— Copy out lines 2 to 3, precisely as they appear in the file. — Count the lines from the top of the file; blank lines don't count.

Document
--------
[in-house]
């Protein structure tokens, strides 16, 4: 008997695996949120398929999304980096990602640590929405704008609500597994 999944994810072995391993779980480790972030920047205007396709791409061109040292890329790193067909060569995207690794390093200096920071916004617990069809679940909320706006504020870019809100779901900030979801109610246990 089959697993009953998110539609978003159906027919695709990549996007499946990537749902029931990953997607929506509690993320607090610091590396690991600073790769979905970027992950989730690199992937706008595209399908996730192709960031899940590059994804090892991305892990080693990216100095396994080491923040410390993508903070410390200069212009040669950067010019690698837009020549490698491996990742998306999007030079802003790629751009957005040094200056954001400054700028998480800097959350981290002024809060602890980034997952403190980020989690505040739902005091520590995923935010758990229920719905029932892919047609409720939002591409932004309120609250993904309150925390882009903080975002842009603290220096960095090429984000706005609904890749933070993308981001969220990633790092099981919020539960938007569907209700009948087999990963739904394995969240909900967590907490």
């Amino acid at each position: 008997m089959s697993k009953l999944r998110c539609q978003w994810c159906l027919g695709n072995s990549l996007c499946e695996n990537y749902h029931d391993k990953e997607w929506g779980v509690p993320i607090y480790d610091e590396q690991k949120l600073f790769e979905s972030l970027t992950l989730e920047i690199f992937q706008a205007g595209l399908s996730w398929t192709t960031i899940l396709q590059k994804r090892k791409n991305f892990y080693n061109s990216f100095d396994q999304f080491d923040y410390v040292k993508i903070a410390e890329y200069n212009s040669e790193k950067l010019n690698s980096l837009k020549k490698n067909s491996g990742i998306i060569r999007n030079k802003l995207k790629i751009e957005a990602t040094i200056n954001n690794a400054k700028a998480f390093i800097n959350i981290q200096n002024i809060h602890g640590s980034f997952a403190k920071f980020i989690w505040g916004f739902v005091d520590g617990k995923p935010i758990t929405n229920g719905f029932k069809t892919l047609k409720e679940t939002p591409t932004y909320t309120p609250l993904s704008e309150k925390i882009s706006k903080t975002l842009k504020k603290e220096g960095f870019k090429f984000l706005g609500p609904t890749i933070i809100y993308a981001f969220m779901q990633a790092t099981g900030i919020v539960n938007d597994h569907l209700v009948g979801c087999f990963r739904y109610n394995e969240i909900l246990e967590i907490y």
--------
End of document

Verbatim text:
């Protein structure tokens, strides 16, 4: 008997695996949120398929999304980096990602640590929405704008609500597994 999944994810072995391993779980480790972030920047205007396709791409061109040292890329790193067909060569995207690794390093200096920071916004617990069809679940909320706006504020870019809100779901900030979801109610246990 089959697993009953998110539609978003159906027919695709990549996007499946990537749902029931990953997607929506509690993320607090610091590396690991600073790769979905970027992950989730690199992937706008595209399908996730192709960031899940590059994804090892991305892990080693990216100095396994080491923040410390993508903070410390200069212009040669950067010019690698837009020549490698491996990742998306999007030079802003790629751009957005040094200056954001400054700028998480800097959350981290002024809060602890980034997952403190980020989690505040739902005091520590995923935010758990229920719905029932892919047609409720939002591409932004309120609250993904309150925390882009903080975002842009603290220096960095090429984000706005609904890749933070993308981001969220990633790092099981919020539960938007569907209700009948087999990963739904394995969240909900967590907490």
């Amino acid at each position: 008997m089959s697993k009953l999944r998110c539609q978003w994810c159906l027919g695709n072995s990549l996007c499946e695996n990537y749902h029931d391993k990953e997607w929506g779980v509690p993320i607090y480790d610091e590396q690991k949120l600073f790769e979905s972030l970027t992950l989730e920047i690199f992937q706008a205007g595209l399908s996730w398929t192709t960031i899940l396709q590059k994804r090892k791409n991305f892990y080693n061109s990216f100095d396994q999304f080491d923040y410390v040292k993508i903070a410390e890329y200069n212009s040669e790193k950067l010019n690698s980096l837009k020549k490698n067909s491996g990742i998306i060569r999007n030079k802003l995207k790629i751009e957005a990602t040094i200056n954001n690794a400054k700028a998480f390093i800097n959350i981290q200096n002024i809060h602890g640590s980034f997952a403190k920071f980020i989690w505040g916004f739902v005091d520590g617990k995923p935010i758990t929405n229920g719905f029932k069809t892919l047609k409720e679940t939002p591409t932004y909320t309120p609250l993904s704008e309150k925390i882009s706006k903080t975002l842009k504020k603290e220096g960095f870019k090429f984000l706005g609500p609904t890749i933070i809100y993308a981001f969220m779901q990633a790092t099981g900030i919020v539960n938007d597994h569907l209700v009948g979801c087999f990963r739904y109610n394995e969240i909900l246990e967590i907490y």